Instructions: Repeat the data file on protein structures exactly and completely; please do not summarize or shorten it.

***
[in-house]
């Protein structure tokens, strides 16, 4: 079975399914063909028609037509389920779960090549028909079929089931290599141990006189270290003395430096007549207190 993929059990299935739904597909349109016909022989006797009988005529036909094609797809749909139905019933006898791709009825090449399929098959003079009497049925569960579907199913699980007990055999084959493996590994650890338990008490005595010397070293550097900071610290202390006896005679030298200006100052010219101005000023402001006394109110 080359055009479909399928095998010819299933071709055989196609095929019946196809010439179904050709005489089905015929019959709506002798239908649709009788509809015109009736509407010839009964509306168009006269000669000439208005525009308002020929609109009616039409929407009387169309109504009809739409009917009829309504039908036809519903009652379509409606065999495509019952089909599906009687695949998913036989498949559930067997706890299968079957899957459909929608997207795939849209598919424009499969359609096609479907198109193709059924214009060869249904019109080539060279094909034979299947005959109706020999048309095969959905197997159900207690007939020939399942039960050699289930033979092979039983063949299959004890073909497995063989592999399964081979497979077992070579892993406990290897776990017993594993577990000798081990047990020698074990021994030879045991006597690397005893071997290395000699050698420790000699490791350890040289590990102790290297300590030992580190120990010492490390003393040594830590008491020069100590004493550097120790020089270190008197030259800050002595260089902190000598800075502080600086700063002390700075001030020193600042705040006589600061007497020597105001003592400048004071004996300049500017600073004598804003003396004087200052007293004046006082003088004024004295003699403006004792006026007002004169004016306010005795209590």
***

[in-house]
């Protein structure tokens, strides 16, 4: 079975399914063909028609037509389920779960090549028909079929089931290599141990006189270290003395430096007549207190 993929059990299935739904597909349109016909022989006797009988005529036909094609797809749909139905019933006898791709009825090449399929098959003079009497049925569960579907199913699980007990055999084959493996590994650890338990008490005595010397070293550097900071610290202390006896005679030298200006100052010219101005000023402001006394109110 080359055009479909399928095998010819299933071709055989196609095929019946196809010439179904050709005489089905015929019959709506002798239908649709009788509809015109009736509407010839009964509306168009006269000669000439208005525009308002020929609109009616039409929407009387169309109504009809739409009917009829309504039908036809519903009652379509409606065999495509019952089909599906009687695949998913036989498949559930067997706890299968079957899957459909929608997207795939849209598919424009499969359609096609479907198109193709059924214009060869249904019109080539060279094909034979299947005959109706020999048309095969959905197997159900207690007939020939399942039960050699289930033979092979039983063949299959004890073909497995063989592999399964081979497979077992070579892993406990290897776990017993594993577990000798081990047990020698074990021994030879045991006597690397005893071997290395000699050698420790000699490791350890040289590990102790290297300590030992580190120990010492490390003393040594830590008491020069100590004493550097120790020089270190008197030259800050002595260089902190000598800075502080600086700063002390700075001030020193600042705040006589600061007497020597105001003592400048004071004996300049500017600073004598804003003396004087200052007293004046006082003088004024004295003699403006004792006026007002004169004016306010005795209590």